Looking Back and Moving Forward Pt. 2 of 3

Before jumping back into history, I want to finish a thought about “making it” from the last post.

If you build a talented team, you’re going to have a better shot at making a great game than if you go it alone and this has been one of my guiding principles. Set out on your own and you might get something on the market, but it will be less than it could be. The big boys use teams and if us little guys want to have a shot at the big times, we need to do that as well.

It’s too easy to overlook something on your own – I don’t care if you are Monte Cook – you need at least one other person helping with number crunching, massaging concepts, fleshing out aspects of the game, not just an Editor. That’s not their job. You need someone with a passion for whatever vision is on the table, and so I knew I needed that if I wanted to put together a truly great game. It just makes sense. It works in other industries, and it works in the game industry.

Oh some have gotten lucky, and the industry used to be easier to break into than it is now. I don’t mean from the digital perspective, of course – that part is easier than ever, but now there are literally hundreds of games that are free, tons on the market, and tons that used to be on the market and that people are still playing. All of those are our competitors. We have to rise above the pile of mediocre games to compete with the good ones (past and present). Sure, there are a number of people going it alone, but most of the remotely successful ones are producing tiny works, nothing on the order of a big RPG.

Wait, but I thought Bob was a positive guy??? I am! But I am also a realist, and I also believe in thinking outside the box.

Long before I helped found the RPG Design Alliance, I held the position that the best way to take a good game and make it great, would be to gather together a team of creative individuals with good hearts and minds and a love for roleplaying games. Gamers who also know a thing our two about game design – but they need not be masters in the field; and with all the talented people out there, I told myself that surely such a thing is possible!

And so back in 2007, I began talking with dozens of artists and designers from all over the world, about teaming up. I interviewed, chatted, Skyped, etc. for about a year, as I was looking for just the right folks who could work well on a team. We didn’t have the RPGDA back then and it’s just getting off the ground now, so I had to do it the hard way). I met a lot of designers who seemed very full of themselves or bitter, having given up on their dreams, and a few here and there that were capable, enthusiastic, but in many cases, were just too busy to team up. It was frustrating. I didn’t have enough money to pay top dollar, but I was paying. Ironically, with so many people on the internet designing for free, I had such a hard time finding designers who were willing to take my money and work on a game!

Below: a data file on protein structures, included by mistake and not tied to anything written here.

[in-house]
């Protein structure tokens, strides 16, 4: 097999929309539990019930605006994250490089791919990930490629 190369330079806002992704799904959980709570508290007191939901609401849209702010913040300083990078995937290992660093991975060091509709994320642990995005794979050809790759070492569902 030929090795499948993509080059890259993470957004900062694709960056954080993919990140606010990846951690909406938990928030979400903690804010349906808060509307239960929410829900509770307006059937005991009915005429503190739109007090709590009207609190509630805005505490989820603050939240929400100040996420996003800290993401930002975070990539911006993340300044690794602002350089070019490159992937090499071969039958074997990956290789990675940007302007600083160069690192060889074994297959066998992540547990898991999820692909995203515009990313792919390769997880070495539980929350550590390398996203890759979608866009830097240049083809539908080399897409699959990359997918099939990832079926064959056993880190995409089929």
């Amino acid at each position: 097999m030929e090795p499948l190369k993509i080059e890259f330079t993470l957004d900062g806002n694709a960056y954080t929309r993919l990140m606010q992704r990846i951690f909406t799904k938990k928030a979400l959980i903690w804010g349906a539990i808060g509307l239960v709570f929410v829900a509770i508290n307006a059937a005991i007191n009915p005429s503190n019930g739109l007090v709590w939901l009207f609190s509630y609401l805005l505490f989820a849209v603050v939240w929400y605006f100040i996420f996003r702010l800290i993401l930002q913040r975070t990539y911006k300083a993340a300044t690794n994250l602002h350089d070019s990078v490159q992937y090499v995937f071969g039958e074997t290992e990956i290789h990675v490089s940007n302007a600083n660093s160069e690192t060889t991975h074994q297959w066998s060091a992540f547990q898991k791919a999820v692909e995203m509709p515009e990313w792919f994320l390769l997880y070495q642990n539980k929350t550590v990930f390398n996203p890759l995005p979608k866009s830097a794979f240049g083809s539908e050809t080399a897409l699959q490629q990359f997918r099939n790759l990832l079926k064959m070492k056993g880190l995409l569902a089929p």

And it wasn’t because they thought the game was bad (I did, however, meet some who only wanted to work on D&D or supplements for other existing, published games). Most were turning me down before they even heard about Cosmothea. I wasn’t finding many people who were really interested in actually working hard either. Designing RPG’s is fun, but it’s also hard work. It seemed like I was only meeting people who were too busy or were flaky.

I’d already worked on several versions of Cosmothea by myself and frankly, it was taking forever and wasn’t quite turning out the way I wanted it to. I liked it and the early playtesting looked promising, but I knew it could be better. Now, I know many of you aren’t the religious types, but I prayed that God would bring me the team I needed — if he wanted me to work on Cosmothea– for by this point, despite how excited I was about pursuing my vision for it, I was convinced that the way to make a great game like this was with a solid team. Shortly thereafter, it happened.

I began meeting the people who were a good fit. They were creative, talented, had good personalities and hearts. They were just right. I formed an LLC and shouldered the burden of paying for everything, and life was good. I had a decent budget, and everything began falling into place. (See, things are getting cheerier!) Well, now for a roller coaster ride that I think you’ll find interesting.

Last up, Pt 3 of 3 and then I’ll dive back into the game in another blog post!
I’d love to hear feedback on any of these blog posts. Questions? Comments? Let me hear from you. Thanks!

About Bob Whitely/QT Games

Welcome to QT Games! Mission Never publish junk or waste people's time. Publish only high-quality fiction and games. 'Nuff said. Company Overview QT Games LLC was created to publish blended-genre (fantasy blended with sci-fi, etc.) fiction, board, card and roleplaying games for a discerning gaming community. Unlike most small press, we have very strict standards: Only pro writing, pro editing and pro art. That means that if we can't get it right, we find someone who can. We pay well for what we don't do in-house. We don't cut corners on quality. This means we stand to make less money than other small publishers, but that's okay with us. We value your time and money, so we're willing to take the bullet. We've designed a large number of games and written a pile of stories. Now we're polishing some of them and getting them out the door. 'Bout time, we know. Good stuff ahead!
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